Browsing All Christie Publications by Subjects
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Adults with partial growth hormone deficiency have an adverse body composition.The current biochemical definition of severe GH deficiency (stimulated peak GH < 3 micro g/liter) provides good separation of GH-deficient (GHD) adults from normal subjects, although it may not account for all patients with impaired GH secretion. The vast majority of normal subjects display a peak GH level in excess of 7 micro g/liter in response to the insulin tolerance test. Using a peak GH response of 7 micro g/liter as an arbitrary upper limit, we investigated the effects of partial GH deficiency (GH insufficiency, GHI; peak GH response of 3-7 micro g/liter) on the body composition of hypopituitary adults. GHD adults (n = 30, peak GH < 3 micro g/liter) were of shorter stature than the controls. Body mass index was not significantly increased, but waist/hip ratio (0.885 vs. 0.818, P = 0.001) and skinfold thickness (78.2 vs. 59.6 mm, P = 0.003) were greater than control subjects. Bioimpedance analysis revealed these patients to have reduced lean body mass (LBM) (44.4 vs. 51.2 kg, P = 0.023) and increased fat mass (FM) (25.7 vs. 18.4 kg, P = 0.039). Dual-energy x-ray absorptiometry (DXA) analysis of body composition confirmed reduced LBM (43.6 vs. 50.6 kg, P = 0.010) and increased FM (26.0 vs. 19.2 kg, P = 0.015). The excess FM was observed to be primarily truncal in distribution. Similarly, GHI adults were of shorter stature but with increased waist/hip ratio (0.871 vs. 0.818, P = 0.006) and skinfold thickness (80.8 vs. 59.6 mm, P = 0.003), compared with controls. Bioimpedance analysis revealed a reduction in LBM (44.9 vs. 51.2 kg, P = 0.020). DXA studies confirmed the reduced LBM (45.0 vs. 50.6 kg, P = 0.041) and additionally noted an increase in percent FM (32.9 vs. 27.4%, P = 0.019). All measures of body composition in the GHI patients were intermediate between those of the controls and GHD patients. Serum leptin levels were significantly elevated in both the GHD (41.5 vs. 20.7 ng/ml, P = 0.009) and GHI (36.7 vs. 20.7 ng/ml, P = 0.022) adults, compared with healthy controls. The excess FM observed using DXA in the GHD and GHI adults equated to 6.5 kg (8%) and 3.5 kg (5.5%), respectively, relative to healthy controls. In summary, we have shown that adults with GHI have abnormalities of body composition characteristic of GHD. The degree of abnormality of body composition lies between that of healthy subjects and GHD adults and correlates with the IGF-I level. Any future trials of GH replacement in patients with GHI must await further studies to establish the exact impact of this relative deficiency on the broad spectrum of biological end points influenced by GH status.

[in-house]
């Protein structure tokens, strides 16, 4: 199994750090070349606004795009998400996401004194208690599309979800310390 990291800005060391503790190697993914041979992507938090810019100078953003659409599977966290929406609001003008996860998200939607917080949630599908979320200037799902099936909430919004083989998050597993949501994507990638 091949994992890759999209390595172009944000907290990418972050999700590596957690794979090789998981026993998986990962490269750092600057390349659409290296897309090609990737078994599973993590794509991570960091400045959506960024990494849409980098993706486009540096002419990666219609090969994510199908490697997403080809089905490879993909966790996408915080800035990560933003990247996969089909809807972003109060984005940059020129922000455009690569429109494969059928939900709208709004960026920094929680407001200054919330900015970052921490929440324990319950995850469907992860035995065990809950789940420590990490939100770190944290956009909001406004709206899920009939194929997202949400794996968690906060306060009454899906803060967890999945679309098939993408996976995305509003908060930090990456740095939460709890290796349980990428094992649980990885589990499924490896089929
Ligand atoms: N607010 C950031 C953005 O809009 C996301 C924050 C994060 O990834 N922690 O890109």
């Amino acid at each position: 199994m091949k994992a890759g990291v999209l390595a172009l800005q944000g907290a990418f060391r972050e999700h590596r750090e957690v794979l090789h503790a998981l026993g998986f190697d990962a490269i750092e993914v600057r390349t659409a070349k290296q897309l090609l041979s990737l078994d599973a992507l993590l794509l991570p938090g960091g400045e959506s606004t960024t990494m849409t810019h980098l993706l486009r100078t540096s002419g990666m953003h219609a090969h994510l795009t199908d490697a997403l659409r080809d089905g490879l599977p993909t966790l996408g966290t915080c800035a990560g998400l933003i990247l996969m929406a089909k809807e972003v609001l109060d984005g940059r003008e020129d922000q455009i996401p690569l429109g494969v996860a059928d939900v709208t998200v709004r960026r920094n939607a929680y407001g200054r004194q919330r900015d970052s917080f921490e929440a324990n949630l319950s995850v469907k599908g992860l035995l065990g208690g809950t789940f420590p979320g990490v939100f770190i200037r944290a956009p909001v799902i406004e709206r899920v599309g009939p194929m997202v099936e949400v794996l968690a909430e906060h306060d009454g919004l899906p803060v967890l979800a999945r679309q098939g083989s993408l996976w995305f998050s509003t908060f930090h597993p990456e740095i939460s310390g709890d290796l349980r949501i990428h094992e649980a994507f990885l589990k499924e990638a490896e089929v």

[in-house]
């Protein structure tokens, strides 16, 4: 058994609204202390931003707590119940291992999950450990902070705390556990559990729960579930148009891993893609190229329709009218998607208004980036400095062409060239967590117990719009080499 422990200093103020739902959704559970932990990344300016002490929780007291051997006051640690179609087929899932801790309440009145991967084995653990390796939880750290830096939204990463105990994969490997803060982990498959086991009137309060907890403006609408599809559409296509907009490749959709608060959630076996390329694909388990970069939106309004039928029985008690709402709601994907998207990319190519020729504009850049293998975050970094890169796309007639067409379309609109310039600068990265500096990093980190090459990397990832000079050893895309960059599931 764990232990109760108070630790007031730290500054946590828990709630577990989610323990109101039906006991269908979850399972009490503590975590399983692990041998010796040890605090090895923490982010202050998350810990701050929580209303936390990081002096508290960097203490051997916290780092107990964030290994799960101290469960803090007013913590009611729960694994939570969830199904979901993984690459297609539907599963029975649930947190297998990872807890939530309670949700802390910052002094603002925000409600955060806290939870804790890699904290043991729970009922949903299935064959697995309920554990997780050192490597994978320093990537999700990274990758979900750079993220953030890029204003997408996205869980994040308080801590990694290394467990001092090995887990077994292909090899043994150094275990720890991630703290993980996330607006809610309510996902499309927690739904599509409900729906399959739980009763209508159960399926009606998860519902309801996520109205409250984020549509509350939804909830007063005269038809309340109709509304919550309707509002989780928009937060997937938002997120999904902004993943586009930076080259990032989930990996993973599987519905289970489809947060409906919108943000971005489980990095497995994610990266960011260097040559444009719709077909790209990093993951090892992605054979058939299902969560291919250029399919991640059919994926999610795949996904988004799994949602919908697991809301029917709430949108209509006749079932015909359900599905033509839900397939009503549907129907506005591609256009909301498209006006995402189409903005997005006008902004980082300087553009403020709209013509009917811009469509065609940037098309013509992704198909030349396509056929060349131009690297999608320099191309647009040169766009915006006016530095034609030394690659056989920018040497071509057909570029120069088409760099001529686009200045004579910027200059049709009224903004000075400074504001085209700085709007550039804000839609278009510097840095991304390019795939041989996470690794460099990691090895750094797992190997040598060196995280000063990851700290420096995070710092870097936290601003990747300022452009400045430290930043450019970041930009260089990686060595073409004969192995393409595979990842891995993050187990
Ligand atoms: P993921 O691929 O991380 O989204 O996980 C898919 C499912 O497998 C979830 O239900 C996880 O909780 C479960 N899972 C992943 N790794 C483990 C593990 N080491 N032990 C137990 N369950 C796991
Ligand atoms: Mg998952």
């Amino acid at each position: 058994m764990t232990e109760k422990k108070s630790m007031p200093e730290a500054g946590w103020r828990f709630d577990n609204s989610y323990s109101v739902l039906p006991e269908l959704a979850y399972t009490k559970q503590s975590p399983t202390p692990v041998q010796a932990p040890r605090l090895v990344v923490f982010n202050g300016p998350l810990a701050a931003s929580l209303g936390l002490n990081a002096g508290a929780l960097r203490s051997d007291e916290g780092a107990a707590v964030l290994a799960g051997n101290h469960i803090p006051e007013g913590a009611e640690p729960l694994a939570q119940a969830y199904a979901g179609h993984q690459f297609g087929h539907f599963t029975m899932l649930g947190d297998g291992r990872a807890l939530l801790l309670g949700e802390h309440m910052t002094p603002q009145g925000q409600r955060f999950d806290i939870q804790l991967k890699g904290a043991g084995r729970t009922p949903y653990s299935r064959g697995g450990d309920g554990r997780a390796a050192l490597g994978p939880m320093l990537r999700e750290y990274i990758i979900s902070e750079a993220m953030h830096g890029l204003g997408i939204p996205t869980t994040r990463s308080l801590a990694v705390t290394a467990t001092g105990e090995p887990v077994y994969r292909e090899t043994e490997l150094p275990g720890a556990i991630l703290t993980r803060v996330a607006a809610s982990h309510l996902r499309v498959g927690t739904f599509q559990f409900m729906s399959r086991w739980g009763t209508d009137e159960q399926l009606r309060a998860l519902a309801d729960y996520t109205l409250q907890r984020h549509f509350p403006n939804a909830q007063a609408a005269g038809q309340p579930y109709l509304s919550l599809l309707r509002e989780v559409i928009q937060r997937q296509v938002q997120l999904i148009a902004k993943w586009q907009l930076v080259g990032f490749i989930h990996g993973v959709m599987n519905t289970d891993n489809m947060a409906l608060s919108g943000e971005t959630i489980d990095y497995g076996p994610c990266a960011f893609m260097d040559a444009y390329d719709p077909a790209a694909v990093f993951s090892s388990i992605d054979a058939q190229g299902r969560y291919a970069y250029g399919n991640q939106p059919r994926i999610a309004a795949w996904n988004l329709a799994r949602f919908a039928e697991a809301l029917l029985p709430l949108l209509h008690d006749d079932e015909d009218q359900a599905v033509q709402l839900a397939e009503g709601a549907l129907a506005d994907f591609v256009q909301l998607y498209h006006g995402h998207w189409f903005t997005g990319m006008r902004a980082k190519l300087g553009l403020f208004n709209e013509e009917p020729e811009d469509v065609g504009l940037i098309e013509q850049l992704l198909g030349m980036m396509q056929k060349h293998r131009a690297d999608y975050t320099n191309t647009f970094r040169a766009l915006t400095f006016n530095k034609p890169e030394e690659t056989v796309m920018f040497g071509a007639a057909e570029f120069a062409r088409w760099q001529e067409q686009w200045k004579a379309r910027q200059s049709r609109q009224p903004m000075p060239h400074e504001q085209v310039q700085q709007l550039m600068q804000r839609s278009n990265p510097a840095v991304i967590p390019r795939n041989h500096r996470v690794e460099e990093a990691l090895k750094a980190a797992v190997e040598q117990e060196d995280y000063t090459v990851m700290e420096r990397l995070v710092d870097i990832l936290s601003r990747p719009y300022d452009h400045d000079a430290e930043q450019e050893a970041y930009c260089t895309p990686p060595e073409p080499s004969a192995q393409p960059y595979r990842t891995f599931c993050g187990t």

Sources of error in bioimpedance spectroscopy.Two different makes of bioimpedance spectrometer (UniQuest-SEAC SFB-3 and Xitron 4000B) were used for a series of measurements on volunteers and patients in intensive care. Although each machine was accurate over the frequency range 5 to 500 kHz when bench tested on model resistor-capacitor circuits, significant differences in their recorded impedance parameters appeared when used in vivo, especially on intensive care patients. A series of laboratory tests was performed on each machine simulating the situation in vivo to identify possible reasons for these differences. Whilst stray capacitance in the environment was identified as the major contributor to variability in high-frequency performance, interaction between electrode impedance and lead positioning was also a factor. The observed phase shift with frequency or time delay (Td) used in the Xitron modeling software appears to be the result of a time constant caused by stray capacitance and so is unlikely to have any biological meaning. Significant differences in the in vivo numerical values produced by bioimpedance spectrometers may be attributed to instrument design, data processing and, in particular, the clinical environment.
Stimulated production of vowel-like LX-waveforms and spectral damping in the absence of phonation.Electrical impedance 'LX' waveforms measured across the neck at the thyroid level during phonation are known to be correlated with vocal fold movement. Changes in vocal fold contact are thought to be the cause of this phenomenon though emerging applications in radiotherapy indicate that changes in the configuration of both fold and neck tissues are correlated with LX waveform shape. In this paper it is shown that a two-stage tissue damping model with controlled bandpass and passive low pass components is consistent with evidence from gradually degraded, controlled phonation. In particular it is shown that an externally applied stimulus to the vertebral processes of the neck can produce similar impedance waveforms in the absence of phonation and hence no controlled fold contact. It is postulated that this is initial evidence suggesting that both pressure waves and vocal fold contact components contribute to the production of the classical 'LX' waveform.